‘It’s like there’s no cost of living crisis’: visitors splash out at Wimbledon | Wimbledon 2023

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A young, smartly dressed man is walking through the well-manicured grounds of Wimbledon, carefully carrying a couple of championship-branded plastic glasses and two half bottles of champagne. They are covered by tennis ball sleeves.

When asked how much they cost, he stops. “I don’t know, actually,” he says. He looks at the credit card receipt: £92. “Well, it’s champagne,” he shrugs. “At an event like this, that isn’t bad.”

In the rest of the UK, a cost of living crisis rages on. Inflation is at 8.7%, the cost of mortgages and rents are spiralling, food banks are helping record numbers of people. You wouldn’t know it in SW19.

The first day of the competition was its busiest since 2015. Its Wimbledon Collection products have had record-breaking sales every day of the championships this year, onsite and offline, organisers told the Guardian.

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Boosted by spreads in Tatler and Vogue, as well as by influencers who have promoted Wimbledon’s clothing range for the first time in its 146-year history, many of its semi-formal clothing lines are expected to sell out before the men’s singles final on Sunday.

A member of the public drinks champagne at the All England Tennis club in Wimbledon.
A member of the public drinks champagne at the All England Tennis club in Wimbledon. Photograph: Sébastien Bozon/AFP/Getty

Maybe the classic British summer weather has helped. Sales staff at the shop reported long queues at its main store when rain stopped play, and more than 6,000 umbrellas (£55 for a golf, £24 for a mini) have been sold in the grounds so far. For the first time, online sales of the new fuchsia pink player towel – yours for £39 – have begun to outsell the classic green and purple version.

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The food and drink areas of the grounds have also been heaving – despite rocketing inflation being very much in evidence. At the bar a glass of Pimm’s will set you back £11.20, up from £9.70 last year, while a pint costs £7.55, up from £6.50.

Carrying four large glasses of Pimm’s to share with his friend, Arnav Shah, who has come to Wimbledon from India to watch the tennis, isn’t complaining. “It’s Wimbledon – you can’t beat it,” he says. “It’s expensive for sure, but you sacrifice things to come here and it’s worth it.”

If you don’t want to spend £4.80 on a sausage roll, finer products are available at the Centenary Seafood Bar, where you can buy caviar for £30, or a platter of hand-carved Devon crab and salmon and cream cheese roulade for £70.

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Maybe that’s why some staff reported seeing visitors reaching for reusable cups in their drop-off bins – in order to reclaim the £1 deposit that others had donated to charity.

“It’s ridiculous, honestly,” says one uniformed worker, who does not want to be named. “There’s champagne everywhere. I hear a lot of people complaining about the prices, but they still pay it.”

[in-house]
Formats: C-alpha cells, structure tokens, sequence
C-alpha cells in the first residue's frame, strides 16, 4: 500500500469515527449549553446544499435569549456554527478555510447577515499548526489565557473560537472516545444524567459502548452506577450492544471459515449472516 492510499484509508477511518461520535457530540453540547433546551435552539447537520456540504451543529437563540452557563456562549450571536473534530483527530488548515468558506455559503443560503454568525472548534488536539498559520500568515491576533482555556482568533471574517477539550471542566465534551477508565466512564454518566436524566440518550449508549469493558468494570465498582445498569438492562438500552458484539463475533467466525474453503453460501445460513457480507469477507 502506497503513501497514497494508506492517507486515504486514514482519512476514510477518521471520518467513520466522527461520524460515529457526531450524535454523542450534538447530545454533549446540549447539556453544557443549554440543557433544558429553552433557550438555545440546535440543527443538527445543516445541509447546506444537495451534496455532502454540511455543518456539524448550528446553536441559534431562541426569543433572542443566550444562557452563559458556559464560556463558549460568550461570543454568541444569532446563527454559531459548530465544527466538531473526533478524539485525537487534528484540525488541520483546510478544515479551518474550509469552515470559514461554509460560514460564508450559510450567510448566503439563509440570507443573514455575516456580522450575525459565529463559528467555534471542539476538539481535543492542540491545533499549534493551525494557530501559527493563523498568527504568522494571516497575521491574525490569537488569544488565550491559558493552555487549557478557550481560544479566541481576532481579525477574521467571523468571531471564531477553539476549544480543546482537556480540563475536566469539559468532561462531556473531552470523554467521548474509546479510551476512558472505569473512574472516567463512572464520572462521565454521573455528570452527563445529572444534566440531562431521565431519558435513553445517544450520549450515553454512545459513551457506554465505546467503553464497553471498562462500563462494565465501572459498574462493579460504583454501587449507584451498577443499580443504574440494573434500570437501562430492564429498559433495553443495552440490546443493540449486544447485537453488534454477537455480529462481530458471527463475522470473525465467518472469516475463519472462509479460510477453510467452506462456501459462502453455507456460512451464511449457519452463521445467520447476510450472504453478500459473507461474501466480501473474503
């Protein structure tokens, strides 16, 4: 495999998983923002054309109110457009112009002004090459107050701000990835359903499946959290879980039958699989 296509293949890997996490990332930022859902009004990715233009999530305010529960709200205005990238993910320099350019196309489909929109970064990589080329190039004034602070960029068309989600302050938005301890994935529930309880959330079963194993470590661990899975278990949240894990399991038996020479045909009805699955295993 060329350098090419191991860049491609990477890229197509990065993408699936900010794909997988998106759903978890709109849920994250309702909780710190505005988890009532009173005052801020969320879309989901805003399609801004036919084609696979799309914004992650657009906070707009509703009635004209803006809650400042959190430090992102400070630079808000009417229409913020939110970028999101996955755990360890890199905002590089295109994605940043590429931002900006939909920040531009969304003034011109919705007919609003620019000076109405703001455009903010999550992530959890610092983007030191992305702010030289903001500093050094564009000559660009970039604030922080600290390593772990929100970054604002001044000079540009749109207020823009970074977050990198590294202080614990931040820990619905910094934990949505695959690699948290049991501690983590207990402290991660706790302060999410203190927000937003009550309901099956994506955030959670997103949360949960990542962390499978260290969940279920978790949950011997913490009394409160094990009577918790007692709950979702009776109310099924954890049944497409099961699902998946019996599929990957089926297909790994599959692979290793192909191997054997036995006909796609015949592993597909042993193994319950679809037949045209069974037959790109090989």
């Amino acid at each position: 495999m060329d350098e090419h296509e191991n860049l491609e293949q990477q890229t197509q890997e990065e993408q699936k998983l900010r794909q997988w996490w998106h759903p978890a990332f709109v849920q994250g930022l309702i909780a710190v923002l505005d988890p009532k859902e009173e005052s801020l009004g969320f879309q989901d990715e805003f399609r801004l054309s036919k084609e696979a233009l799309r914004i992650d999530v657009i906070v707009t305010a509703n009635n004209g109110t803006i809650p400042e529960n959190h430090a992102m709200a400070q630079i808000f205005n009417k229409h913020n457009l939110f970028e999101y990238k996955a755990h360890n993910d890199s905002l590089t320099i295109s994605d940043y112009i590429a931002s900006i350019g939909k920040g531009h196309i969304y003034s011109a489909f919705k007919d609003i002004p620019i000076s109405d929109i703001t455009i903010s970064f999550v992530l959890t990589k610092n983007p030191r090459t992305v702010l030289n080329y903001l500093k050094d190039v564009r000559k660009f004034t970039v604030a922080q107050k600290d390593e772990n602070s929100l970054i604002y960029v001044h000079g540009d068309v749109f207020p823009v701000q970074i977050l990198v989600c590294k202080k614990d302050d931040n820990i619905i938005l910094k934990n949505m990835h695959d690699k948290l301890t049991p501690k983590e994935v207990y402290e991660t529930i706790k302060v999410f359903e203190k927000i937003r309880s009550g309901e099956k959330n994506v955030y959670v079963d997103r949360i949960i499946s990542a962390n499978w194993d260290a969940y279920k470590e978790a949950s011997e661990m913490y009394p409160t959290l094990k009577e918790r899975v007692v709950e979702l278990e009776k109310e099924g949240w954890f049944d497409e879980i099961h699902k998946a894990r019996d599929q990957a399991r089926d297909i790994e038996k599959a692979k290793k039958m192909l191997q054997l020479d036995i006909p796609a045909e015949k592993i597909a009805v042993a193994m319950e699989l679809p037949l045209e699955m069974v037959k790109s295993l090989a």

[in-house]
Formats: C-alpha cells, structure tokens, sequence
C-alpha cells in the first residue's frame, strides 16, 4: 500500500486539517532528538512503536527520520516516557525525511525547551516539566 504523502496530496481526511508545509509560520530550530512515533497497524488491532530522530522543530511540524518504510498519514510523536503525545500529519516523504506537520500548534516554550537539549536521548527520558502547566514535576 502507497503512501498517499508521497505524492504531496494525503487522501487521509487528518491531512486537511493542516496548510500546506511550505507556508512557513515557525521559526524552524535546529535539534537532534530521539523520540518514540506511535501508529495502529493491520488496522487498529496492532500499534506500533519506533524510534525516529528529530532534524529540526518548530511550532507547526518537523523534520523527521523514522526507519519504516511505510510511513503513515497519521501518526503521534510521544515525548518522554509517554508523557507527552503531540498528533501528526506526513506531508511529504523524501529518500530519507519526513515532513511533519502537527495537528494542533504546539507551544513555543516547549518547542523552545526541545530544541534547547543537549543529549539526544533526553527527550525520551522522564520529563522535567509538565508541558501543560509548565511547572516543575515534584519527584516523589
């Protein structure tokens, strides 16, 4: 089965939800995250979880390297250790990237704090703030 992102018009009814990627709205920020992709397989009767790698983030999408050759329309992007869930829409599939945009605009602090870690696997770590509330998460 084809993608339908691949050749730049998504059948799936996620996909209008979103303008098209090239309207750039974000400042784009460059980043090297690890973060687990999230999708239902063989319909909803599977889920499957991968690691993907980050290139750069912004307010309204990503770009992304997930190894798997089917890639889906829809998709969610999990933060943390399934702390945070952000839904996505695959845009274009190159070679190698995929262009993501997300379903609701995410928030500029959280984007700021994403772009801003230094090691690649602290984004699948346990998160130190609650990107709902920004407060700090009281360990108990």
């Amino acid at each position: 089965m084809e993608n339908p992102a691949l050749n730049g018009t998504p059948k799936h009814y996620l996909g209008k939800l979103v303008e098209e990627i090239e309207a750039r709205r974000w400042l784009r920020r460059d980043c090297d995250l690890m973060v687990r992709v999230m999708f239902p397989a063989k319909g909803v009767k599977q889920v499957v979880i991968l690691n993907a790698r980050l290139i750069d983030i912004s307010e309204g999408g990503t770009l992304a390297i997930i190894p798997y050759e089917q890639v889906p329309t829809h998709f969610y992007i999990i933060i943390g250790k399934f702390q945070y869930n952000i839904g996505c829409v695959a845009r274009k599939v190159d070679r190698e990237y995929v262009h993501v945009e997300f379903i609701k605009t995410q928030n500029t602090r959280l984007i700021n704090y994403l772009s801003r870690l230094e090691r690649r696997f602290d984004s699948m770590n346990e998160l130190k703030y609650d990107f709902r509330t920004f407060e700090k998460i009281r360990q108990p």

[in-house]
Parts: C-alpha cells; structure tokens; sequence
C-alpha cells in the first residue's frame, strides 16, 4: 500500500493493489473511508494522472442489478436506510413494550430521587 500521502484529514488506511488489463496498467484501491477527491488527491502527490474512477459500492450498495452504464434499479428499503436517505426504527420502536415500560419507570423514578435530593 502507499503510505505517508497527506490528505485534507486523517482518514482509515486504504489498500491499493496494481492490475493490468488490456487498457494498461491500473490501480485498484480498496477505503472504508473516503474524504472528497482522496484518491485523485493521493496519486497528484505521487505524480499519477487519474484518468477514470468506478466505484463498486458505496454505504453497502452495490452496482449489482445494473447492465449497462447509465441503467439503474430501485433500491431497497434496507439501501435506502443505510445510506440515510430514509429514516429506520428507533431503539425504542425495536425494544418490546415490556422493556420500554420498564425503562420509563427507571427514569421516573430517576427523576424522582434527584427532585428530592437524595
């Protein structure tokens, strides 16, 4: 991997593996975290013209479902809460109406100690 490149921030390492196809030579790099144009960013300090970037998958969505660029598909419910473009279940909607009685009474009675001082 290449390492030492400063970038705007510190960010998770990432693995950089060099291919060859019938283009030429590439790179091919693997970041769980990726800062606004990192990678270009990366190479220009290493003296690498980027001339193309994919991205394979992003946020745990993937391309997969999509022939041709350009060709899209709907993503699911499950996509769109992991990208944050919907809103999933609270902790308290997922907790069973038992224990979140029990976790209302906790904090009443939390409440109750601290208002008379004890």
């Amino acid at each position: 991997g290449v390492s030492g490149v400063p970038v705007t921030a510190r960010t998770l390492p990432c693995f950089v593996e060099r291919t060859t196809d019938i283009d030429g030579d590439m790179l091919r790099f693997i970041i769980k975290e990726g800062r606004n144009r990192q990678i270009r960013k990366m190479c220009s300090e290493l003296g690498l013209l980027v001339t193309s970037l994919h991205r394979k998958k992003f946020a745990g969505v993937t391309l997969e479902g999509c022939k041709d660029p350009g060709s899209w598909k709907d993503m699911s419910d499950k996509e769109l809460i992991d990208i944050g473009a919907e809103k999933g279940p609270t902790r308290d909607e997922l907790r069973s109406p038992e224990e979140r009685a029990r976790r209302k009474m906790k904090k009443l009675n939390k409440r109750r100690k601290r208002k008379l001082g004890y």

Currently the cheapest seats for the Sunday’s men’s singles final are trading at £5,242 on secondary ticketing sites; the women’s final seems a relative bargain at £4,037.

To avoid the faff, keen – and very rich – tennis fans can opt for a debenture. Costing £80,000 – which is used by the All England Club to finance capital expenditure – debenture holders get a premium seat on Centre Court or No 1 Court for five years, and “access to the exclusive Debenture lounges on Centre Court and Court No 1 for a truly unique tennis experience”.

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Two women enjoy strawberries on a bench at Wimbledon.
Two women enjoy strawberries and cream, which remain at an inflation-busting £2.50. Photograph: Charlotte Wilson/Offside/Getty Images

But Wimbledon organisers stress that the tournament still offers good value for money, compared with other big sporting events. The democratic queueing system (which was criticised this year after extra security resulted in long waits and grumpy clientele) means attendees can get a whole day of top-quality tennis for £27.

The resale of show courts tickets later in the day gives patient queuers a close-up view of the best tennis stars for £10 to £ 15 a ticket, the proceeds of which are donated to charity. Wimbledon, repeatedly, points to the fact that strawberries and cream – synonymous with the competition – remain at an inflation-busting £2.50, the same price as 12 years ago. Possibly why it sells 1.92m of the berries every year.

Unlike most other events, visitors can also bring in a picnic and a bottle of wine in a soft-sided bag. Siting on Henman Hill in the sunshine this week, Kate Mayers and her friend Nicola Clark are making good use of that rule, sipping prosecco out of goldfish bowl-sized glasses.

“I’m shocked at the number of people buying their lunch here,” says Mayers. “I mean, look around. It’s like there is no cost of living crisis happening here at all.”

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